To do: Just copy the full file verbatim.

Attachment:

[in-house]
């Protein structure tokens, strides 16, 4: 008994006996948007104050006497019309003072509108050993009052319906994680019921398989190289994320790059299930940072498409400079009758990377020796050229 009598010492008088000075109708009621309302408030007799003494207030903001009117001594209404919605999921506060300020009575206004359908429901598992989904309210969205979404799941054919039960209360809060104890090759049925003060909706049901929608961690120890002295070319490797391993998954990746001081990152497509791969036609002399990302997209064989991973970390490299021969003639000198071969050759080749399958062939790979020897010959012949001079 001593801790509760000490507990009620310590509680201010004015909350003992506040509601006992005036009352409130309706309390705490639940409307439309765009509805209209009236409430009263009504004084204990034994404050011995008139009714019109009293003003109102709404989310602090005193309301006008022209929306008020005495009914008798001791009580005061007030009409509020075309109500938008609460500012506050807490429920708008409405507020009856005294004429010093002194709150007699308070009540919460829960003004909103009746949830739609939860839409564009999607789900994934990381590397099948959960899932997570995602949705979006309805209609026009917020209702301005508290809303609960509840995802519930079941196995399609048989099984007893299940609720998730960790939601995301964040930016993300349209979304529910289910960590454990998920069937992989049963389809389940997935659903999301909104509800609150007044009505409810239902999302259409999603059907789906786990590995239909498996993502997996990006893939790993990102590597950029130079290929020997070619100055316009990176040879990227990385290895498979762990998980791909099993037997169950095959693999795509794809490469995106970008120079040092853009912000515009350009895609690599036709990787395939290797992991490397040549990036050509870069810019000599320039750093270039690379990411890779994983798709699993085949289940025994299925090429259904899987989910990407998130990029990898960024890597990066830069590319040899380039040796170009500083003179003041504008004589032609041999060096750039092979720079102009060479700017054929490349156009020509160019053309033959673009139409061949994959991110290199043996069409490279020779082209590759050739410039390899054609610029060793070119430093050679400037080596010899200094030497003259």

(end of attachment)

[in-house]
């Protein structure tokens, strides 16, 4: 008994006996948007104050006497019309003072509108050993009052319906994680019921398989190289994320790059299930940072498409400079009758990377020796050229 009598010492008088000075109708009621309302408030007799003494207030903001009117001594209404919605999921506060300020009575206004359908429901598992989904309210969205979404799941054919039960209360809060104890090759049925003060909706049901929608961690120890002295070319490797391993998954990746001081990152497509791969036609002399990302997209064989991973970390490299021969003639000198071969050759080749399958062939790979020897010959012949001079 001593801790509760000490507990009620310590509680201010004015909350003992506040509601006992005036009352409130309706309390705490639940409307439309765009509805209209009236409430009263009504004084204990034994404050011995008139009714019109009293003003109102709404989310602090005193309301006008022209929306008020005495009914008798001791009580005061007030009409509020075309109500938008609460500012506050807490429920708008409405507020009856005294004429010093002194709150007699308070009540919460829960003004909103009746949830739609939860839409564009999607789900994934990381590397099948959960899932997570995602949705979006309805209609026009917020209702301005508290809303609960509840995802519930079941196995399609048989099984007893299940609720998730960790939601995301964040930016993300349209979304529910289910960590454990998920069937992989049963389809389940997935659903999301909104509800609150007044009505409810239902999302259409999603059907789906786990590995239909498996993502997996990006893939790993990102590597950029130079290929020997070619100055316009990176040879990227990385290895498979762990998980791909099993037997169950095959693999795509794809490469995106970008120079040092853009912000515009350009895609690599036709990787395939290797992991490397040549990036050509870069810019000599320039750093270039690379990411890779994983798709699993085949289940025994299925090429259904899987989910990407998130990029990898960024890597990066830069590319040899380039040796170009500083003179003041504008004589032609041999060096750039092979720079102009060479700017054929490349156009020509160019053309033959673009139409061949994959991110290199043996069409490279020779082209590759050739410039390899054609610029060793070119430093050679400037080596010899200094030497003259």